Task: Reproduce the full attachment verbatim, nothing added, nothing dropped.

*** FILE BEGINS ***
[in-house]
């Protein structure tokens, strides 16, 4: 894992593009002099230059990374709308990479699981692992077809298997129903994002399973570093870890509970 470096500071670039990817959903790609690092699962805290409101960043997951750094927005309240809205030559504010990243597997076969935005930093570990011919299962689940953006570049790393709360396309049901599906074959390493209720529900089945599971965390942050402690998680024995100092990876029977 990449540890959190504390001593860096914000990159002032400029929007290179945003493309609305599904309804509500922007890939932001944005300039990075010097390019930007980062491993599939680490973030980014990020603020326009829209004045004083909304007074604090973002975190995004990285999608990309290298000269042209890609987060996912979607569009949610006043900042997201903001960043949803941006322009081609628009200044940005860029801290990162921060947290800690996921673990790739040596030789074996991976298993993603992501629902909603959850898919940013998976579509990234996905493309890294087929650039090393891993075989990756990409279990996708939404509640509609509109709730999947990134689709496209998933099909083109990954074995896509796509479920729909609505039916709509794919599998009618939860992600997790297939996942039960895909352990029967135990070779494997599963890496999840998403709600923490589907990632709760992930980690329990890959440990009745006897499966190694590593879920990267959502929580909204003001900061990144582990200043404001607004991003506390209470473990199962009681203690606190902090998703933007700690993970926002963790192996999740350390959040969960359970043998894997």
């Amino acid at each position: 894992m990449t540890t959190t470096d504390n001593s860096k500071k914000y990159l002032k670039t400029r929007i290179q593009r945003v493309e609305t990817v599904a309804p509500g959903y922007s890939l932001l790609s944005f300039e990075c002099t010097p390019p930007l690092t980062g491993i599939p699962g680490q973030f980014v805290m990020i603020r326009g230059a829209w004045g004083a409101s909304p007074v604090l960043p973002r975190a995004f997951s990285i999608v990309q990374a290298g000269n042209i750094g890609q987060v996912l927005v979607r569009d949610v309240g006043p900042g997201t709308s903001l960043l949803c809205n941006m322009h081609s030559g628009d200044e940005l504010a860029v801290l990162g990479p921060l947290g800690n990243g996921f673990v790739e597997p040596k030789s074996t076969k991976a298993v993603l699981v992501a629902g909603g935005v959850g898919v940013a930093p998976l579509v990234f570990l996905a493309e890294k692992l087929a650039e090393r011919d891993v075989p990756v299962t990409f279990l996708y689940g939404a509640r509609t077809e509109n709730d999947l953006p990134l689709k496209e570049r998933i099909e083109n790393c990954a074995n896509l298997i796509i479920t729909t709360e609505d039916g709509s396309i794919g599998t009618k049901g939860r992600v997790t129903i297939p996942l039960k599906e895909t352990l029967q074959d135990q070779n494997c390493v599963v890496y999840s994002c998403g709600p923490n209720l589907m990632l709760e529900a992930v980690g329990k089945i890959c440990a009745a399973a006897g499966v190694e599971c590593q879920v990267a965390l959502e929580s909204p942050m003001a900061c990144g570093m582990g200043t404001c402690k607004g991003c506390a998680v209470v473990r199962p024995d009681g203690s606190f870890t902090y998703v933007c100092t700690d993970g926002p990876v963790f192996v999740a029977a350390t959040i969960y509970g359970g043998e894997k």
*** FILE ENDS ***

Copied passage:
[in-house]
């Protein structure tokens, strides 16, 4: 894992593009002099230059990374709308990479699981692992077809298997129903994002399973570093870890509970 470096500071670039990817959903790609690092699962805290409101960043997951750094927005309240809205030559504010990243597997076969935005930093570990011919299962689940953006570049790393709360396309049901599906074959390493209720529900089945599971965390942050402690998680024995100092990876029977 990449540890959190504390001593860096914000990159002032400029929007290179945003493309609305599904309804509500922007890939932001944005300039990075010097390019930007980062491993599939680490973030980014990020603020326009829209004045004083909304007074604090973002975190995004990285999608990309290298000269042209890609987060996912979607569009949610006043900042997201903001960043949803941006322009081609628009200044940005860029801290990162921060947290800690996921673990790739040596030789074996991976298993993603992501629902909603959850898919940013998976579509990234996905493309890294087929650039090393891993075989990756990409279990996708939404509640509609509109709730999947990134689709496209998933099909083109990954074995896509796509479920729909609505039916709509794919599998009618939860992600997790297939996942039960895909352990029967135990070779494997599963890496999840998403709600923490589907990632709760992930980690329990890959440990009745006897499966190694590593879920990267959502929580909204003001900061990144582990200043404001607004991003506390209470473990199962009681203690606190902090998703933007700690993970926002963790192996999740350390959040969960359970043998894997």
């Amino acid at each position: 894992m990449t540890t959190t470096d504390n001593s860096k500071k914000y990159l002032k670039t400029r929007i290179q593009r945003v493309e609305t990817v599904a309804p509500g959903y922007s890939l932001l790609s944005f300039e990075c002099t010097p390019p930007l690092t980062g491993i599939p699962g680490q973030f980014v805290m990020i603020r326009g230059a829209w004045g004083a409101s909304p007074v604090l960043p973002r975190a995004f997951s990285i999608v990309q990374a290298g000269n042209i750094g890609q987060v996912l927005v979607r569009d949610v309240g006043p900042g997201t709308s903001l960043l949803c809205n941006m322009h081609s030559g628009d200044e940005l504010a860029v801290l990162g990479p921060l947290g800690n990243g996921f673990v790739e597997p040596k030789s074996t076969k991976a298993v993603l699981v992501a629902g909603g935005v959850g898919v940013a930093p998976l579509v990234f570990l996905a493309e890294k692992l087929a650039e090393r011919d891993v075989p990756v299962t990409f279990l996708y689940g939404a509640r509609t077809e509109n709730d999947l953006p990134l689709k496209e570049r998933i099909e083109n790393c990954a074995n896509l298997i796509i479920t729909t709360e609505d039916g709509s396309i794919g599998t009618k049901g939860r992600v997790t129903i297939p996942l039960k599906e895909t352990l029967q074959d135990q070779n494997c390493v599963v890496y999840s994002c998403g709600p923490n209720l589907m990632l709760e529900a992930v980690g329990k089945i890959c440990a009745a399973a006897g499966v190694e599971c590593q879920v990267a965390l959502e929580s909204p942050m003001a900061c990144g570093m582990g200043t404001c402690k607004g991003c506390a998680v209470v473990r199962p024995d009681g203690s606190f870890t902090y998703v933007c100092t700690d993970g926002p990876v963790f192996v999740a029977a350390t959040i969960y509970g359970g043998e894997k």